Last week’s CPAC conference’s discussion of health care was dominated by (yet more) calls for Obamacare’s repeal, along with preeminent mocker, Sarah Palin’s memorable “I do not like this Uncle Sam. I do not like his health care scam.” More measured Republicans worried that CPAC offered no constructive health care suggestions and ignored the new Republican alternative to Obamacare.
No one seems to have noticed that Ted Cruz fairly accurately characterized Obamacare as “a massive wealth transfer from young healthy people to everyone else.” That’s a pity. That sentence and Cruz’s contempt for such transfers are revealing. They show that Republican rhetoric conflicts with the economics of health insurance, in particular with the fact that only government interfering in the market can solve our health insurance problems. Republicans can only produce good health care policy when they build it on a base of reality.
Here is the economic reality that Cruz misses: health insurance consists of transfers from the healthy to the sick. It’s just like fire insurance. Everyone pays premiums. Those who have fires get massive transfers of wealth, paid for by those who don’t have fires. All insurance is about transfers from the lucky to the unlucky.
Cruz, of course, does not really object to transfers everyone freely and separately agrees to in the market place, as when people choose to buy fire insurance. He objects that the government has (through the Democratic process) “forced” these healthy to sick transfers on us, unlike (most) fire insurance. Under Obamacare, the government forces people to buy health insurance or pay a fine, and forces insurers not to charge sick people more, among many other rules.
But the truth is that the free market can only provide health insurance for currently healthy people.
Insurance protects people in case something bad happens, like fire insurance paying off if you have a fire. But once you’re sick, say once you get cancer, you no longer need insurance: the bad thing happened and now you need care. In a free market, no insurer will be willing to accept $10,000 to sell a policy that would force them to pay out $50,000 in care.
Free insurance markets can’t protect the cancer victim, the person who already has cancer. To do that, government must force the healthy to pay for the sick.
Canada does that with government insurance. Obamacare uses the reviled mandate and “community rating” (insurers not allowed to charge more to sick people).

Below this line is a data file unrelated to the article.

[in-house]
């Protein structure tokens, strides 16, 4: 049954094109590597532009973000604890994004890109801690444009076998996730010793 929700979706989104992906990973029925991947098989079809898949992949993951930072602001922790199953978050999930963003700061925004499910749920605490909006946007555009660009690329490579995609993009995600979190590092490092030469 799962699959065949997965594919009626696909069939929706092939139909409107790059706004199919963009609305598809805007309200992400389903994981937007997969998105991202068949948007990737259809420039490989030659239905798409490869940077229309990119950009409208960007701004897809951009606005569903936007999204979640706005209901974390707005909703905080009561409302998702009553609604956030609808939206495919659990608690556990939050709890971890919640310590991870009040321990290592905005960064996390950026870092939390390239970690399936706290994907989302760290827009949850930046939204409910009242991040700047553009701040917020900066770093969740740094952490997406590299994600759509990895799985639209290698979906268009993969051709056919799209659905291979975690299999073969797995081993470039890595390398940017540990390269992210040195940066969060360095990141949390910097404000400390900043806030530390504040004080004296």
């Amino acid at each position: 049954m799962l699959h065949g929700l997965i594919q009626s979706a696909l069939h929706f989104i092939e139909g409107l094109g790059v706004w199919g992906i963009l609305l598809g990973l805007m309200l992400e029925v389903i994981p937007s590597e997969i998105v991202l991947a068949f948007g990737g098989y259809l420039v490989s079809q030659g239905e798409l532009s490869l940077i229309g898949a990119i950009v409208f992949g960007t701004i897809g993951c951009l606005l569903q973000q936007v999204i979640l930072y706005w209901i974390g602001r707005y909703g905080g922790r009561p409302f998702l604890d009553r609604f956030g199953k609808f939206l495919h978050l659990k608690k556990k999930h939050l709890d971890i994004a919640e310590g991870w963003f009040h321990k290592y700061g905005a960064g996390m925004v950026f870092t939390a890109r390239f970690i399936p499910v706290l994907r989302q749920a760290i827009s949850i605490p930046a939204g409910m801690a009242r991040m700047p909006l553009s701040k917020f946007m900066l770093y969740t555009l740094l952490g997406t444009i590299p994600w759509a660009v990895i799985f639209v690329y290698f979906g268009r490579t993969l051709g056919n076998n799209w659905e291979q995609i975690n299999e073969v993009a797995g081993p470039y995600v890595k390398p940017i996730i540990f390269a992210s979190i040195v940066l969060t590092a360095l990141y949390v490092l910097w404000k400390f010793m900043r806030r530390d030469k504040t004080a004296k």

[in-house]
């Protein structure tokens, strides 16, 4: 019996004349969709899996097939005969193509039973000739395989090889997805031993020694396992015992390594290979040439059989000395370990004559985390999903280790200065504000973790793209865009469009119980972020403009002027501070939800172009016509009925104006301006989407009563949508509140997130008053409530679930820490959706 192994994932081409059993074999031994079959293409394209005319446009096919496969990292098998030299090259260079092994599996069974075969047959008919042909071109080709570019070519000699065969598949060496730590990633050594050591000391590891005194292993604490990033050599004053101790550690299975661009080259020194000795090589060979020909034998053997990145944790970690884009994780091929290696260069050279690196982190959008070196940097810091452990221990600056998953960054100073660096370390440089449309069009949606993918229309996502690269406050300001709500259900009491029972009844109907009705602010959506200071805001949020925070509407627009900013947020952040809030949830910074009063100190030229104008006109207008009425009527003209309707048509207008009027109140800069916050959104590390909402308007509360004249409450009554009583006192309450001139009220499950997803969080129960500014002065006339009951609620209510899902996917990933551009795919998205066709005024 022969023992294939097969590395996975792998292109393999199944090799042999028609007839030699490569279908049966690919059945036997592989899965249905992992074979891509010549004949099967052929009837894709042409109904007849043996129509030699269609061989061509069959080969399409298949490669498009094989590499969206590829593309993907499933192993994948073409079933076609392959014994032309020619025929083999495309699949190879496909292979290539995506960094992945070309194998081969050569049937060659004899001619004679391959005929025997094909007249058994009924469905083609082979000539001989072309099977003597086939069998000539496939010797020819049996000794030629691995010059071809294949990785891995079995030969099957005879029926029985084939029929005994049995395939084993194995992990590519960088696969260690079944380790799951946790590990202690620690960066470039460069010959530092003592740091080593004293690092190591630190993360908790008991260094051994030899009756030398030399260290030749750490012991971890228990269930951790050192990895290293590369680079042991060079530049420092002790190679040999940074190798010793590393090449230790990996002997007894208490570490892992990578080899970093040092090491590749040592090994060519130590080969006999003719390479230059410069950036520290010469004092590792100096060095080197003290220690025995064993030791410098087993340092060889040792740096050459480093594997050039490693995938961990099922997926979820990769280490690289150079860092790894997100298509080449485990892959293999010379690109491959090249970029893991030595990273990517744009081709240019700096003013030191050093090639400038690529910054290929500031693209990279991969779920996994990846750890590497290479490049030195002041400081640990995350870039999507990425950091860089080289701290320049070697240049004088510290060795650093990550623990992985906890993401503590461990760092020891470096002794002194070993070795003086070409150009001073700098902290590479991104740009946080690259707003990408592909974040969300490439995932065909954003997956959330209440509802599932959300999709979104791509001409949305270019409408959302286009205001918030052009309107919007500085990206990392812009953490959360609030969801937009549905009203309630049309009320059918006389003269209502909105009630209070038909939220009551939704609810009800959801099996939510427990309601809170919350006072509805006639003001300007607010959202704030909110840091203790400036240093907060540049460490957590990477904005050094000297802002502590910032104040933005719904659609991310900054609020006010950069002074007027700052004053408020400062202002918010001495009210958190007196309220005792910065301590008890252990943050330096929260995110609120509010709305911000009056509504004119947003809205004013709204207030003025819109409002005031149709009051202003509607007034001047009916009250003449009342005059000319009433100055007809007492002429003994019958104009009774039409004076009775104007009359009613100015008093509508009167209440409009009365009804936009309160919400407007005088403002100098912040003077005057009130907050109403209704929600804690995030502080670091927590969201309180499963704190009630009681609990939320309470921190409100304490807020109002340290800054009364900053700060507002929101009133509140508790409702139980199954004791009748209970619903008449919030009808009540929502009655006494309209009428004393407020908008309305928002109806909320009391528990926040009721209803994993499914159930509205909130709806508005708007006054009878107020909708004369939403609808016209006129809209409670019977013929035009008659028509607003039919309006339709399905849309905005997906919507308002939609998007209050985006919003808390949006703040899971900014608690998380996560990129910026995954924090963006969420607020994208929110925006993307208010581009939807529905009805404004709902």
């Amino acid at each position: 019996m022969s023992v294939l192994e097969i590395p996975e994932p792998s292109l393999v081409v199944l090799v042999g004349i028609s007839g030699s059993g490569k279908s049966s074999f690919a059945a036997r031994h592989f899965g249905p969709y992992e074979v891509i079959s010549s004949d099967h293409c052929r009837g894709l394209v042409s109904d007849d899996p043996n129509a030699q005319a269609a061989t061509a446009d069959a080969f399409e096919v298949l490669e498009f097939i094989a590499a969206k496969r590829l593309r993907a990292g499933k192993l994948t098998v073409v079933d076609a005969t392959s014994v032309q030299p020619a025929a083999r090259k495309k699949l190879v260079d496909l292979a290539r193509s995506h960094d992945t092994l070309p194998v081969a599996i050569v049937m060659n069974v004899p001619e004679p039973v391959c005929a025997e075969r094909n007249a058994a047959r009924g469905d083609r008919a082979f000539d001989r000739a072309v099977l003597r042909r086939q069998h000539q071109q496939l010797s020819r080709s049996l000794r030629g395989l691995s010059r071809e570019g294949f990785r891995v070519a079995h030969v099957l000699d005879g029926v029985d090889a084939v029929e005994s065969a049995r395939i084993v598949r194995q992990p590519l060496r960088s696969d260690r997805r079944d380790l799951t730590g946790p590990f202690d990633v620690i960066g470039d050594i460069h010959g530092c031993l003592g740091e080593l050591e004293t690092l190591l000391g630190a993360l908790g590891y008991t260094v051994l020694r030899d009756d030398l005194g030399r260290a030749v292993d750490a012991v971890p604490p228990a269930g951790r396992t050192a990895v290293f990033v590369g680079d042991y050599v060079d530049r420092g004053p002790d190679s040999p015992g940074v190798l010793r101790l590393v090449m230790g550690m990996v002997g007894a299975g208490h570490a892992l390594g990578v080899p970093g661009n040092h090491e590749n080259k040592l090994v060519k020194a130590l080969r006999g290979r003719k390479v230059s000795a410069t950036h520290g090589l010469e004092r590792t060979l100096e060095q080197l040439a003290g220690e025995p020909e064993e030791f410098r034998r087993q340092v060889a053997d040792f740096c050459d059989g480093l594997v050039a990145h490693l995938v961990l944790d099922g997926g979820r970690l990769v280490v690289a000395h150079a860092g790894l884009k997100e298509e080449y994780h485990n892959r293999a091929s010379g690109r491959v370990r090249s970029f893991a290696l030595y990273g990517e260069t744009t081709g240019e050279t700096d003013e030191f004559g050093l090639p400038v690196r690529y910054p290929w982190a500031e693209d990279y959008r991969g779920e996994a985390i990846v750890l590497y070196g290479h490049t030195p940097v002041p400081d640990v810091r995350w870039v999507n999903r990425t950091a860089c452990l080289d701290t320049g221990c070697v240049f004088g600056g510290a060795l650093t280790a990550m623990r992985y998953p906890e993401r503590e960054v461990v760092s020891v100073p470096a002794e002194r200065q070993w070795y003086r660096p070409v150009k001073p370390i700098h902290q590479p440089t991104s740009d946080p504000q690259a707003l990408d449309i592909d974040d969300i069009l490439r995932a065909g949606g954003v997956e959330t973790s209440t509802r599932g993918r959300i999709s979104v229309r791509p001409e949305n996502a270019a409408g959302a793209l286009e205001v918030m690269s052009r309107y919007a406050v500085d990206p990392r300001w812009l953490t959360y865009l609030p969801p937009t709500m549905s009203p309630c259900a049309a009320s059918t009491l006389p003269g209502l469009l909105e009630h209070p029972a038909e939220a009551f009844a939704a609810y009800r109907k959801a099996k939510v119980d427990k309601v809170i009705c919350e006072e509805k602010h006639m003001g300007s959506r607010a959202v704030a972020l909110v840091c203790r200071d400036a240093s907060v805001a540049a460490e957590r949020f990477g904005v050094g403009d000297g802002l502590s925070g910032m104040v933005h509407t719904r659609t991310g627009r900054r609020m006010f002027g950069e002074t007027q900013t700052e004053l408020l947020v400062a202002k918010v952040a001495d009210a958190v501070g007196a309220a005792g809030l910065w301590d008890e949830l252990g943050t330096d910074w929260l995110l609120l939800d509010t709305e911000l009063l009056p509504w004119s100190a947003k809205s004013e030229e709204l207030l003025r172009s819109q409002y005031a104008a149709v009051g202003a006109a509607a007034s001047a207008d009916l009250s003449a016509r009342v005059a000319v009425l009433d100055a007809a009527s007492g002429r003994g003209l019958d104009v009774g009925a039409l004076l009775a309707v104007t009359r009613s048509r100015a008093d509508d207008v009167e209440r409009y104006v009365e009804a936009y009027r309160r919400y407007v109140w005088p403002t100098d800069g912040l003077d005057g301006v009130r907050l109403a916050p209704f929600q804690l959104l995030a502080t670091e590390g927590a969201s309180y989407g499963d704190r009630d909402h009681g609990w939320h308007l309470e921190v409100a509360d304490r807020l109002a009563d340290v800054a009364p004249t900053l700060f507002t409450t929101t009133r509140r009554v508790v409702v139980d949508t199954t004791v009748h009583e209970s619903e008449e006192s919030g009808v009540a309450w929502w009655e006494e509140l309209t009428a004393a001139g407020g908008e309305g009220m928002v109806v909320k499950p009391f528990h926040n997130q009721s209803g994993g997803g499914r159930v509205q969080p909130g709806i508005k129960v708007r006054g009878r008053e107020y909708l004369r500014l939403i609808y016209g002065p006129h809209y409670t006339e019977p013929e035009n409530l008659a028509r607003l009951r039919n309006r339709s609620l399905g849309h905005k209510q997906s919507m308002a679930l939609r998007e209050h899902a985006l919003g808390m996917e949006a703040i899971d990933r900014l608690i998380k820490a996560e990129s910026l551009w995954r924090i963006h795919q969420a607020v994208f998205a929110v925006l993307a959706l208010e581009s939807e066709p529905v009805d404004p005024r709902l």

But forcing insurers to not charge more to sick people is not fair to insurers without other rules. Think about the plans with super star cancer centers in their network. Cancer victims will flock to those plans. Meanwhile, the healthy people will take the cheap plans, knowing they can always switch later if cancer strikes. Obamacare fixes that with risk adjustment: Take from the plans with more healthy people and give to the plans with more sick people.
Government forcing the healthy to pay for the sick is rather like the government forcing us to all pay for firefighters and defense. The free market can’t supply those either. But through the democratic process, we all agree that the government can force us to pay taxes, which in turn pay for firefighters and defense. Even those of us who are not happy with our government’s specific defense or firefighting policies recognize the basic principle that we all have to be forced to band together.
And what about transfers from young to old? Cruz’s massive transfer line was in the middle of his description of the bad deal young people are getting. Young people are getting a bad deal in many ways. But Obamacare is fixing the unfair deal young people have long gotten: paying taxes for Medicare without getting government health insurance until they turn 65. More importantly, Obamacare means that even the unfortunate young people without jobs or in jobs without benefits can still afford health insurance.
It’s true that Obamacare forces 25-year-olds to pay more for health insurance so that 55-year olds can pay less. But 25-year-olds eventually become 55-year-olds. Maybe Obamacare’s rules about how much 25-year-olds subsidize 55-year-olds are too draconian. A Republican who accepts the general principle that government needs to interfere could make a viable alternative suggestion, making it cheaper for young people. Republican Senators Coburn, Hatch and Burr have at least joined the game, with a serious proposal, albeit one with some real drawbacks.
With Obamacare actually implemented now, more and more Republicans will know a self-employed cancer survivor saved by Obamacare. As that happens, perhaps the Ted Cruzes, Sarah Palins and other CPAC stalwarts will accept the need for government transfers. Or perhaps more Republicans will ignore them and seek Republican alternatives that address the real problems.